The measures permit cross-border uses between Member States and provide for necessary publicity measures and stakeholder dialogue.

Article 8 also introduces a mandatory exception where there is no collecting society that can offer suitable licences. Member States are additionally given the option to legislate to introduce Extended Collective Licensing (ECL) schemes under certain conditions.

See also Recitals 30-50.

Article 14 (was 10b) means that copyright does not subsist in unoriginal facsimile reproductions of out-of-copyright “visual art” (a term that is not defined). This harmonises the re-use of most photographs of public domain visual art, such as those produced for catalogues, postcards, posters, prints and most art books. This measure does not apply to photographs or other reproduction copies (e.g., drawings or paintings) of public domain visual art that are original “in the sense that it is the author’s own intellectual creation”, so copyright continues to subsist in such works.

See also Recital 53.

Common provisions

Article 7 (was 6) provides:

  • In Paragraph 1, that Articles 3, 5 and 6 cannot be overridden by contract.
  • In Paragraph 2, that national procedures set up under the Information Society Directive 2001/29/EC may be used with regard to the exceptions provided in Articles 3, 4, 5 and 6 in cases where Technical Protection Measures (TPMs) placed on works subject to negotiated licences prevent enjoyment of the exceptions these Articles provide.

Protection of press publications concerning online uses

Article 15 (was 11) is much changed from the original. This Article creates a new neighbouring right for “publishers of press publications established in a Member State” for the use of extracts from news articles, other than individual words or very short extracts (these are not defined, but the 2009 Court of Justice of the EU in Infopaq determined that as few as eleven sequential words could be copyright protected).

Academic journals, also known as “scientific journals”, are excluded from the Article 2 definition of “press publication” and so are excluded from this new neighbouring right.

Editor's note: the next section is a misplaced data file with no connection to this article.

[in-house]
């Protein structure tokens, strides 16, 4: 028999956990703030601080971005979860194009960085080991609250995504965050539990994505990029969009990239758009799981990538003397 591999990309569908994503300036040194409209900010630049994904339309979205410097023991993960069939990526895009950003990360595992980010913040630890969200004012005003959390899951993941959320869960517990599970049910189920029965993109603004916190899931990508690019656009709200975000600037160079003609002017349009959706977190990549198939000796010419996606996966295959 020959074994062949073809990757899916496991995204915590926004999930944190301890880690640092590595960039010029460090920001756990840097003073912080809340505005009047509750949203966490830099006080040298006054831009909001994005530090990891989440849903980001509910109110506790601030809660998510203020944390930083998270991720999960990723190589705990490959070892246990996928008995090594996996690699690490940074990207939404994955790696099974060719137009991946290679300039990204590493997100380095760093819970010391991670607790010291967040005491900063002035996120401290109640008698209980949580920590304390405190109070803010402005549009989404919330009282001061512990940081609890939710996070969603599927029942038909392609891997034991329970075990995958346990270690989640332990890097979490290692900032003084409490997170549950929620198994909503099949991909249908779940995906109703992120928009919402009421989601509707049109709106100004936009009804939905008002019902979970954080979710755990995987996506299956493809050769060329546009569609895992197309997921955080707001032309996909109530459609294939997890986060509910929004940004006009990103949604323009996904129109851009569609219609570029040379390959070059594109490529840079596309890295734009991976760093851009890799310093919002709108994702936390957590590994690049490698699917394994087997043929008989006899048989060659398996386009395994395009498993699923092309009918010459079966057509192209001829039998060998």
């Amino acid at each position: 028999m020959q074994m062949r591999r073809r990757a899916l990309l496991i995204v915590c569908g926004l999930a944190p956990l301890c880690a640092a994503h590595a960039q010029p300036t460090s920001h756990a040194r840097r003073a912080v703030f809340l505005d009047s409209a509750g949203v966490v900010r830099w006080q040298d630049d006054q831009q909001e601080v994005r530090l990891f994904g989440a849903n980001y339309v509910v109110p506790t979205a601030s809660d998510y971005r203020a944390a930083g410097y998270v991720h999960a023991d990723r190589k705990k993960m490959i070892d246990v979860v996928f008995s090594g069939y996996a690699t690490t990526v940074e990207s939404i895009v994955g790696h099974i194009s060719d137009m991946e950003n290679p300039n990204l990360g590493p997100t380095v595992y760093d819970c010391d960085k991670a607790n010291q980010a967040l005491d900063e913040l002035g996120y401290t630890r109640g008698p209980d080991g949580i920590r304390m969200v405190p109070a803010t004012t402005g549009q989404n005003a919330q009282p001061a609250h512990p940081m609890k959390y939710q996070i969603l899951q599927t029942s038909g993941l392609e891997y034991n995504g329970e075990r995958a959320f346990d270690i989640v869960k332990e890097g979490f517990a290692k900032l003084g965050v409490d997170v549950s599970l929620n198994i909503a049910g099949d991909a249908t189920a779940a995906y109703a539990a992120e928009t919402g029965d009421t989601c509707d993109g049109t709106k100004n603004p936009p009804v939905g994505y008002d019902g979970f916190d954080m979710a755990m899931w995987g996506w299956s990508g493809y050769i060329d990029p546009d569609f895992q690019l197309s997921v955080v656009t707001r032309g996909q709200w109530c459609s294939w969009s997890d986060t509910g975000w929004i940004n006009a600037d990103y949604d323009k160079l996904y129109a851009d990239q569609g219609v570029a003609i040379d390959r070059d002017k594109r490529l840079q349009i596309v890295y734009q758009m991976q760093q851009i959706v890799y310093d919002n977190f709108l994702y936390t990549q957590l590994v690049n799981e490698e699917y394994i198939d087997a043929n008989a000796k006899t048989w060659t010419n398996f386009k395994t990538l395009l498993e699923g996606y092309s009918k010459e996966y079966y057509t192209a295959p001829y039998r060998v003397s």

The new right does not apply to private non-commercial uses by individuals or hyperlinking. The new right lasts for 2 years from 1st January of the year following publication and it is not retrospective, only applying going forward from the date by which the Directive must be implemented. Organisations are likely to need a licence to use longer extracts from online news platforms, for which they may be charged.

How the new right will fit with the important quotation exception, established by the Berne Convention 1886 and subsequent international treaties, remains to be seen. There is a risk that, in time, the ancillary right concept in this Article could resurface in further legislation concerning other types of online information sources, eroding the quotation exception.

See also Recitals 54-59.

Uses of protected content by online content-sharing service providers

Article 17 (was 13) also changed considerably during its passage, but still introduces new obligations on “online content-sharing service providers” (defined in Article 2) to prevent copyright infringement on platforms where users upload content themselves. The Article achieves this by making platform providers legally liable for any infringements. Platform providers are required to check the copyright status of all user-uploaded content and take steps to prevent the appearance of infringing content. Given the vast quantity of user information uploads to the internet, automated filtering, still inefficient and blunt, will most likely be the only de facto  way platforms could comply.